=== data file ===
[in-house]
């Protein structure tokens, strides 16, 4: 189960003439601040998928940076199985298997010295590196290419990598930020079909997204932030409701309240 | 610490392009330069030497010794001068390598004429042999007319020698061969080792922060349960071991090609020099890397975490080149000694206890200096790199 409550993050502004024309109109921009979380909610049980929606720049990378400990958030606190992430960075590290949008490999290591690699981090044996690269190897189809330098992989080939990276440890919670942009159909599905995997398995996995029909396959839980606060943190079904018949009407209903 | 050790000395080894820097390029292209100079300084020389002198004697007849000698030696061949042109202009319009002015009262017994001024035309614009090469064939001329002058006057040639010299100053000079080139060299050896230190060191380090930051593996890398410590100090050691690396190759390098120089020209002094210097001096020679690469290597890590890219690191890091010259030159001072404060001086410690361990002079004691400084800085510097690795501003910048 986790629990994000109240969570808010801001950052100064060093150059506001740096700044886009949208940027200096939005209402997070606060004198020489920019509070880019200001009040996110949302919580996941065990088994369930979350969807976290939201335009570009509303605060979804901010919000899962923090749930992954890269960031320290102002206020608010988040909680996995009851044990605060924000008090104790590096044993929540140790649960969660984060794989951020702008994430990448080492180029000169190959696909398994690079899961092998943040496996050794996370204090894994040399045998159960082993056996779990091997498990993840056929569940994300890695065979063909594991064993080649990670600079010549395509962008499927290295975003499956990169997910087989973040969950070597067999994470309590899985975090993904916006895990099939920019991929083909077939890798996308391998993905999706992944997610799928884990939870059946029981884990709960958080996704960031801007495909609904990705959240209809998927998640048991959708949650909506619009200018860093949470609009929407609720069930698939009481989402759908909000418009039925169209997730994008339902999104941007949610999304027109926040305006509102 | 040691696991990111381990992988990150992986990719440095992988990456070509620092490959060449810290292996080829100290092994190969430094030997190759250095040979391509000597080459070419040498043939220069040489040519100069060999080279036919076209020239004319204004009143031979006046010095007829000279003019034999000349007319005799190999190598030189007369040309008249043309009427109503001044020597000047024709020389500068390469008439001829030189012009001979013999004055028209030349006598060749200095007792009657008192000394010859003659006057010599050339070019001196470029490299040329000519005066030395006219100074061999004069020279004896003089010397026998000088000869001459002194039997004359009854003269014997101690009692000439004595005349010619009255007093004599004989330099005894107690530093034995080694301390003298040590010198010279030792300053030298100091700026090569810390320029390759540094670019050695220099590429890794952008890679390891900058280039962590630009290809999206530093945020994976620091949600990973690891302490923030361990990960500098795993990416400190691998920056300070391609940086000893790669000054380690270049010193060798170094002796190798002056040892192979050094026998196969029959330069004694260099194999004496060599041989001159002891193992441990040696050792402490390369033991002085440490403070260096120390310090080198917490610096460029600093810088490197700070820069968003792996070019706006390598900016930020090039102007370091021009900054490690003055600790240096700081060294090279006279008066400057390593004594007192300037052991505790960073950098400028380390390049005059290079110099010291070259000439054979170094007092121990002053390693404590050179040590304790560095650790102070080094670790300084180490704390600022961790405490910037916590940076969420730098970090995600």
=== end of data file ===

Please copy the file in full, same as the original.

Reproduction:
[in-house]
């Protein structure tokens, strides 16, 4: 189960003439601040998928940076199985298997010295590196290419990598930020079909997204932030409701309240 | 610490392009330069030497010794001068390598004429042999007319020698061969080792922060349960071991090609020099890397975490080149000694206890200096790199 409550993050502004024309109109921009979380909610049980929606720049990378400990958030606190992430960075590290949008490999290591690699981090044996690269190897189809330098992989080939990276440890919670942009159909599905995997398995996995029909396959839980606060943190079904018949009407209903 | 050790000395080894820097390029292209100079300084020389002198004697007849000698030696061949042109202009319009002015009262017994001024035309614009090469064939001329002058006057040639010299100053000079080139060299050896230190060191380090930051593996890398410590100090050691690396190759390098120089020209002094210097001096020679690469290597890590890219690191890091010259030159001072404060001086410690361990002079004691400084800085510097690795501003910048 986790629990994000109240969570808010801001950052100064060093150059506001740096700044886009949208940027200096939005209402997070606060004198020489920019509070880019200001009040996110949302919580996941065990088994369930979350969807976290939201335009570009509303605060979804901010919000899962923090749930992954890269960031320290102002206020608010988040909680996995009851044990605060924000008090104790590096044993929540140790649960969660984060794989951020702008994430990448080492180029000169190959696909398994690079899961092998943040496996050794996370204090894994040399045998159960082993056996779990091997498990993840056929569940994300890695065979063909594991064993080649990670600079010549395509962008499927290295975003499956990169997910087989973040969950070597067999994470309590899985975090993904916006895990099939920019991929083909077939890798996308391998993905999706992944997610799928884990939870059946029981884990709960958080996704960031801007495909609904990705959240209809998927998640048991959708949650909506619009200018860093949470609009929407609720069930698939009481989402759908909000418009039925169209997730994008339902999104941007949610999304027109926040305006509102 | 040691696991990111381990992988990150992986990719440095992988990456070509620092490959060449810290292996080829100290092994190969430094030997190759250095040979391509000597080459070419040498043939220069040489040519100069060999080279036919076209020239004319204004009143031979006046010095007829000279003019034999000349007319005799190999190598030189007369040309008249043309009427109503001044020597000047024709020389500068390469008439001829030189012009001979013999004055028209030349006598060749200095007792009657008192000394010859003659006057010599050339070019001196470029490299040329000519005066030395006219100074061999004069020279004896003089010397026998000088000869001459002194039997004359009854003269014997101690009692000439004595005349010619009255007093004599004989330099005894107690530093034995080694301390003298040590010198010279030792300053030298100091700026090569810390320029390759540094670019050695220099590429890794952008890679390891900058280039962590630009290809999206530093945020994976620091949600990973690891302490923030361990990960500098795993990416400190691998920056300070391609940086000893790669000054380690270049010193060798170094002796190798002056040892192979050094026998196969029959330069004694260099194999004496060599041989001159002891193992441990040696050792402490390369033991002085440490403070260096120390310090080198917490610096460029600093810088490197700070820069968003792996070019706006390598900016930020090039102007370091021009900054490690003055600790240096700081060294090279006279008066400057390593004594007192300037052991505790960073950098400028380390390049005059290079110099010291070259000439054979170094007092121990002053390693404590050179040590304790560095650790102070080094670790300084180490704390600022961790405490910037916590940076969420730098970090995600």